Los Alamos Japan Institute
is proud to welcome
Ray Monk in conversation
with Clifton Truman Daniel
June 22, 2021
12pm US Mountain Time—7pm UK
Ray Monk is a British philosopher and writer whose insightful biography of J. Robert Oppenheimer was published after 11 years of research. He has contributed numerous articles on philosophy and veganism and is Emeritus Professor at the University of Southampton. Clifton Truman Daniel is grandson of US President Harry S. Truman and his wife, Bess. He currently portrays his grandfather in the one-man stage show, Give ‘Em Hell Harry, as well as writing and lecturing on the Truman presidency.
Suggested donation $18.
LAJI partners with a global network of change makers, social thinkers, scientists, survivors, artists, educators, mayors, museums, and universities to develop intercultural experiences in the US, Japan and around the world.
LAJI was founded in New Mexico, US, a place where the atomic bomb was tested, and the nuclear age was born. A place of dislocation for Japanese-Americans moved to three internment camps New Mexico—a place of refuge for Jews fleeing the Spanish Inquisition, and later the Holocaust. The US Secretary of the Interior, Deb Haaland, calls New Mexico home, a place her ancestors have lived for 35 generations.
As I was raised in Hiroshima, Los Alamos instantly reminded me of the bombing of Hiroshima on August, 6, 1945. At first I hesitated to visit but the warm personality of Judith Stauber helped me make the decision to actually visit. I cannot forget the warm welcome by Dr. Stauber and the people of Los Alamos. To my surprise, the beautiful blue sky and clear air made me feel refreshed and even familiar. After seeing exhibits and talking with people in Los Alamos—I reaffirmed the tremendous impact of science on humanity and the importance of faithfully facing history.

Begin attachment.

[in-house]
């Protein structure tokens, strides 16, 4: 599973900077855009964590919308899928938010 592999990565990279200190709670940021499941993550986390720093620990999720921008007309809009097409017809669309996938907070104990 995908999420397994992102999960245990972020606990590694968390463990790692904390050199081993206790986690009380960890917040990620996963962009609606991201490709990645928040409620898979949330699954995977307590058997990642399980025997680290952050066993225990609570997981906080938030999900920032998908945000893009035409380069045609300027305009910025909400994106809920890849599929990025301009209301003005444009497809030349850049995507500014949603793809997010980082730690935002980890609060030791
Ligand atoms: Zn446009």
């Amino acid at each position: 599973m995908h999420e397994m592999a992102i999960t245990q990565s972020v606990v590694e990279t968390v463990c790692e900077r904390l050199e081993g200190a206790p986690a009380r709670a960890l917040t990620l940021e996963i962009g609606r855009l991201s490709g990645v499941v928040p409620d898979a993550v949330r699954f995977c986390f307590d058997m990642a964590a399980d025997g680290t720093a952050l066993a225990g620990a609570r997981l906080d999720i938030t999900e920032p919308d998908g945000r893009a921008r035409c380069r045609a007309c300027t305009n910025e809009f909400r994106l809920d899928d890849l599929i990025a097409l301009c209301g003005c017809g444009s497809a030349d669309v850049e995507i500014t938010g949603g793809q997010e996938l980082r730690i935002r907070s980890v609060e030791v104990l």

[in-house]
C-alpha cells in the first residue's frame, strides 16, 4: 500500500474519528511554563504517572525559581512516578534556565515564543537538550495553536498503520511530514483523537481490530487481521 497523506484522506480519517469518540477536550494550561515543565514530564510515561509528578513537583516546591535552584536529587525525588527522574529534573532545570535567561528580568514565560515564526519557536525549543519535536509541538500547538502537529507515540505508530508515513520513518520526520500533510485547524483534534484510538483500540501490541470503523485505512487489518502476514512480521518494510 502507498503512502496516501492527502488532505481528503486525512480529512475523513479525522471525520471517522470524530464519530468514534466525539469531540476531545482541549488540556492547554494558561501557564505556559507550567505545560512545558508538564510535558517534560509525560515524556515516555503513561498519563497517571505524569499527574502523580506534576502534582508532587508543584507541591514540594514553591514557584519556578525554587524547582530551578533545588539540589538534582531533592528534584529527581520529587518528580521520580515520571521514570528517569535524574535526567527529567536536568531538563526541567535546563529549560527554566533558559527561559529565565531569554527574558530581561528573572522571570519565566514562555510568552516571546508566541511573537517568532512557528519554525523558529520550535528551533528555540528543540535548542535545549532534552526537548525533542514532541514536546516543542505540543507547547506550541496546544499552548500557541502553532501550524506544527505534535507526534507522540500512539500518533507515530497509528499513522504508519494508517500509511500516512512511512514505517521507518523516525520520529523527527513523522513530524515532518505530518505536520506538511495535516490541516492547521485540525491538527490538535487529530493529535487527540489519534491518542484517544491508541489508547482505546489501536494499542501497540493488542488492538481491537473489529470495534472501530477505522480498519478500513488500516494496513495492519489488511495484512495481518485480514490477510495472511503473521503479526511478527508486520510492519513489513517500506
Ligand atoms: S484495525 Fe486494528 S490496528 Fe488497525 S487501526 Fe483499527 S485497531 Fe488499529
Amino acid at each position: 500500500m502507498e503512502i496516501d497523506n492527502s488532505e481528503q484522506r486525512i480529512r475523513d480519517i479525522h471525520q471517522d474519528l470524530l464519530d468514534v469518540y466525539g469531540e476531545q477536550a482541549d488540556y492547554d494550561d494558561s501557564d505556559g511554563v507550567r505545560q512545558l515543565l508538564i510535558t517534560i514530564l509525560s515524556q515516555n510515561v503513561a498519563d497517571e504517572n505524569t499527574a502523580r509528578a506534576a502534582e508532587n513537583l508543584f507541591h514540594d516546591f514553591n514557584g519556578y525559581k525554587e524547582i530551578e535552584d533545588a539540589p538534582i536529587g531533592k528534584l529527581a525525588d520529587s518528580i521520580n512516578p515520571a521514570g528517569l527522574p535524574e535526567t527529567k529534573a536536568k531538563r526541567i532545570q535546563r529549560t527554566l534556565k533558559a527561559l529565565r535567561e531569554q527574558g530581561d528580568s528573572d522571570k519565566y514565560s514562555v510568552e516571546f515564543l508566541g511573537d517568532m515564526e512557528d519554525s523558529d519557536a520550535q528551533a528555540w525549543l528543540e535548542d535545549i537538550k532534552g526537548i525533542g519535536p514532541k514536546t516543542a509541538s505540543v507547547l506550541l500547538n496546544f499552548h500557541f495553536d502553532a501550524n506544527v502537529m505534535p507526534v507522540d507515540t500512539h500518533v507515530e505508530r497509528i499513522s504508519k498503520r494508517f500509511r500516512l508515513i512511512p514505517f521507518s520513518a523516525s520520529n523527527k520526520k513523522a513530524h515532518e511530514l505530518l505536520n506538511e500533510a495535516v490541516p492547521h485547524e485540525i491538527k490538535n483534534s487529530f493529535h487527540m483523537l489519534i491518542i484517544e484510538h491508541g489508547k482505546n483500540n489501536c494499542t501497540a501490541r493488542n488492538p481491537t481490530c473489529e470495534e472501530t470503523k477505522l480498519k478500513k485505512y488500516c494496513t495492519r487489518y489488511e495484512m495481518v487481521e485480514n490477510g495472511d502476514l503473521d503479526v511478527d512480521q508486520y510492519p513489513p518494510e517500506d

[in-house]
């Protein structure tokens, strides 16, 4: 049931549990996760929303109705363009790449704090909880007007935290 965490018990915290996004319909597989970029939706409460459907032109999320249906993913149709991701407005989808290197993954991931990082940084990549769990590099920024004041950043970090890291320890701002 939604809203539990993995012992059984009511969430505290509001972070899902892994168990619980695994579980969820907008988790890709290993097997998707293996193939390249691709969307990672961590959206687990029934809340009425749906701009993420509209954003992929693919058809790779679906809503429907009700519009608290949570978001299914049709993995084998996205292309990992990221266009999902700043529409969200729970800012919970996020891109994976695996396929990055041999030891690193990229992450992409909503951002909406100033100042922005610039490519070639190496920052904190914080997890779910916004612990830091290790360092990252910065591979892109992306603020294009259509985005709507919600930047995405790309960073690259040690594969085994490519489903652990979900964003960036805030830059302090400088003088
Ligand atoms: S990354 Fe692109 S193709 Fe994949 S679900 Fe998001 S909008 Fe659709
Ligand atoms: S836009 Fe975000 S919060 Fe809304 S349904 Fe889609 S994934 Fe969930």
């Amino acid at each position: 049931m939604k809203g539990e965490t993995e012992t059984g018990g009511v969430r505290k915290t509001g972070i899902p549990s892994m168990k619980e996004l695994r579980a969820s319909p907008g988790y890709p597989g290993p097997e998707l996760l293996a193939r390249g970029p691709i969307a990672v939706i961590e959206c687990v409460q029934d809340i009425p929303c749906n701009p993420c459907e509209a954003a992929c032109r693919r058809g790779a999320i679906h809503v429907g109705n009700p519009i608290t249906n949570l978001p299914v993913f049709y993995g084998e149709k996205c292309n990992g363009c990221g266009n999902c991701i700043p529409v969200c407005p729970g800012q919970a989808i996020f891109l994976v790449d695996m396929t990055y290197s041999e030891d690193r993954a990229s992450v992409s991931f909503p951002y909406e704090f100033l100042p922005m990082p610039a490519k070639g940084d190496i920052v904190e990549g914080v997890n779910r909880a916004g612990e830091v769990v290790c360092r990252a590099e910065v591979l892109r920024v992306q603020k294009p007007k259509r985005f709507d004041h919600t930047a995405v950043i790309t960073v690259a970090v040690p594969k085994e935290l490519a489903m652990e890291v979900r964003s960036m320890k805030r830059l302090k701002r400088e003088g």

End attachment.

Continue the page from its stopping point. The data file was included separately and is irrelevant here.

Kenji Shiga, Former Director Hiroshima Peace Memorial Museum
My grandfather took sole responsibility for the atomic bombings of Japan, neither making excuses nor denying the devastation. In 1947, when criticized for placing a wreath at the tomb of six Mexican army cadets who had died fighting against the US 100 years earlier, he said: "They had courage and courage does not belong to any one nation. You honor courage wherever you find it." We rejoice in the lives saved in WWII and acknowledge and honor the suffering of the people of Hiroshima and Nagasaki.
Honorary Chairman, Truman Library Institute
Chair, Los Alamos-Japan Institute Advisory Board
1945-2020. LAJI presents unique 75th anniversary ceramic raku tiles crafted in Los Alamos. Our tile designs commemorate the relevant and inclusive cultural exchange taking place today between atomic legacy communities in the US and Japan.
Support LAJI intercultural programs.
Dr. Judith Stauber builds intercultural relationships and diverse collaborative partnerships. She negotiated, and delivered proclamations of understanding to Hiroshima and Nagasaki on behalf of Los Alamos County to honor the historic friendship she established while Los Alamos History Museum Director (2011-2018). Stauber founded LAJI to bridge communication and empathy between people and places of conscience with complicated shared histories. Contact, firstname.lastname@example.org
The Paper Crane Foundation supports programming on reconciliation, disarmament and open, honest discussion of conflict. It is the sister organization to Japan’s Sadako Legacy, honoring Hiroshima survivor Sadako Sasaki, whose dying wish was for peace.